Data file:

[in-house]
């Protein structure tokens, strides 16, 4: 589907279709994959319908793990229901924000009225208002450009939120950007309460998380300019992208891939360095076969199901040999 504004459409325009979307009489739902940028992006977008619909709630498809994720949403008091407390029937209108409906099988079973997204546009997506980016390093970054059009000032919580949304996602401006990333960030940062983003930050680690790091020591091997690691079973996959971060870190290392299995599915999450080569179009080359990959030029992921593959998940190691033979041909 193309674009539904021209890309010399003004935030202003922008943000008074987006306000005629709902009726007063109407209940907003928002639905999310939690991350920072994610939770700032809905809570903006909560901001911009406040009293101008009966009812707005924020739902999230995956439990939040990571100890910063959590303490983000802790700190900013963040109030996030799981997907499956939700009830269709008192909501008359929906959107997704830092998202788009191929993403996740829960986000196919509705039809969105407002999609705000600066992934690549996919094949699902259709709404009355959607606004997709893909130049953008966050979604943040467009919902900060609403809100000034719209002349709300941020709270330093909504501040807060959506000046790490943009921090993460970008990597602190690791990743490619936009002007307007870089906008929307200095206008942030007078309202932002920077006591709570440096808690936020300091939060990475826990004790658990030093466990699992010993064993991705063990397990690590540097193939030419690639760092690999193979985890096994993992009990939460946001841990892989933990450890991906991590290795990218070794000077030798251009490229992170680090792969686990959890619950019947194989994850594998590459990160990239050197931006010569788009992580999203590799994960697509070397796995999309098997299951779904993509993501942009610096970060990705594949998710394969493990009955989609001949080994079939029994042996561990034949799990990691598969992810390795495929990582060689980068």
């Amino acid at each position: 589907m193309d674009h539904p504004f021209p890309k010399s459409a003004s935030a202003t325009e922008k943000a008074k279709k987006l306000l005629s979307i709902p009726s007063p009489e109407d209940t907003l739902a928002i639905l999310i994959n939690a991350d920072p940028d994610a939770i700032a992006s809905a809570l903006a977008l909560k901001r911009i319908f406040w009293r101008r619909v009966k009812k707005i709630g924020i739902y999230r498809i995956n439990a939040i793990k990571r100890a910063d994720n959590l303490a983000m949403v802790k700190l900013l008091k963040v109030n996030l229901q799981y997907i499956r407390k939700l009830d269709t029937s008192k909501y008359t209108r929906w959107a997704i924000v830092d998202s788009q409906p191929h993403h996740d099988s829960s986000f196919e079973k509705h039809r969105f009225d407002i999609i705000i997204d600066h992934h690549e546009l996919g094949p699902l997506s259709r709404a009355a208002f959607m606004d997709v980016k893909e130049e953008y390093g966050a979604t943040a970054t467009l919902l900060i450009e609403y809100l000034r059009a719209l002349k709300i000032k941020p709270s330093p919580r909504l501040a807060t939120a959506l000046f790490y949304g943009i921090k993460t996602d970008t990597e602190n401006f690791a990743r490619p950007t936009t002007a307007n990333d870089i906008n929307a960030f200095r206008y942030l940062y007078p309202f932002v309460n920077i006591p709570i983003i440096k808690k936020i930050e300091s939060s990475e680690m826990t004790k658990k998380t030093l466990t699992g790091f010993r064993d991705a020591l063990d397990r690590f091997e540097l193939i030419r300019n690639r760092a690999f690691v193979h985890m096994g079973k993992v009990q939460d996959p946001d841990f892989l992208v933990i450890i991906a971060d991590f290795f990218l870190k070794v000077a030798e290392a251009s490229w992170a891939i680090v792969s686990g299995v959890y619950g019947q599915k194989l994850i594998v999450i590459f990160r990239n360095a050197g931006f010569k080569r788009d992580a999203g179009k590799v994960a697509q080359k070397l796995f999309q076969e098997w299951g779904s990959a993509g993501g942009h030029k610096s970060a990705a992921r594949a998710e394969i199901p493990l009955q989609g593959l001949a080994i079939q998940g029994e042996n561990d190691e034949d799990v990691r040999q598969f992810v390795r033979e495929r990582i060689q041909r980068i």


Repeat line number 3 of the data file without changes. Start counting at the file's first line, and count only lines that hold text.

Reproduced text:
């Amino acid at each position: 589907m193309d674009h539904p504004f021209p890309k010399s459409a003004s935030a202003t325009e922008k943000a008074k279709k987006l306000l005629s979307i709902p009726s007063p009489e109407d209940t907003l739902a928002i639905l999310i994959n939690a991350d920072p940028d994610a939770i700032a992006s809905a809570l903006a977008l909560k901001r911009i319908f406040w009293r101008r619909v009966k009812k707005i709630g924020i739902y999230r498809i995956n439990a939040i793990k990571r100890a910063d994720n959590l303490a983000m949403v802790k700190l900013l008091k963040v109030n996030l229901q799981y997907i499956r407390k939700l009830d269709t029937s008192k909501y008359t209108r929906w959107a997704i924000v830092d998202s788009q409906p191929h993403h996740d099988s829960s986000f196919e079973k509705h039809r969105f009225d407002i999609i705000i997204d600066h992934h690549e546009l996919g094949p699902l997506s259709r709404a009355a208002f959607m606004d997709v980016k893909e130049e953008y390093g966050a979604t943040a970054t467009l919902l900060i450009e609403y809100l000034r059009a719209l002349k709300i000032k941020p709270s330093p919580r909504l501040a807060t939120a959506l000046f790490y949304g943009i921090k993460t996602d970008t990597e602190n401006f690791a990743r490619p950007t936009t002007a307007n990333d870089i906008n929307a960030f200095r206008y942030l940062y007078p309202f932002v309460n920077i006591p709570i983003i440096k808690k936020i930050e300091s939060s990475e680690m826990t004790k658990k998380t030093l466990t699992g790091f010993r064993d991705a020591l063990d397990r690590f091997e540097l193939i030419r300019n690639r760092a690999f690691v193979h985890m096994g079973k993992v009990q939460d996959p946001d841990f892989l992208v933990i450890i991906a971060d991590f290795f990218l870190k070794v000077a030798e290392a251009s490229w992170a891939i680090v792969s686990g299995v959890y619950g019947q599915k194989l994850i594998v999450i590459f990160r990239n360095a050197g931006f010569k080569r788009d992580a999203g179009k590799v994960a697509q080359k070397l796995f999309q076969e098997w299951g779904s990959a993509g993501g942009h030029k610096s970060a990705a992921r594949a998710e394969i199901p493990l009955q989609g593959l001949a080994i079939q998940g029994e042996n561990d190691e034949d799990v990691r040999q598969f992810v390795r033979e495929r990582i060689q041909r980068i």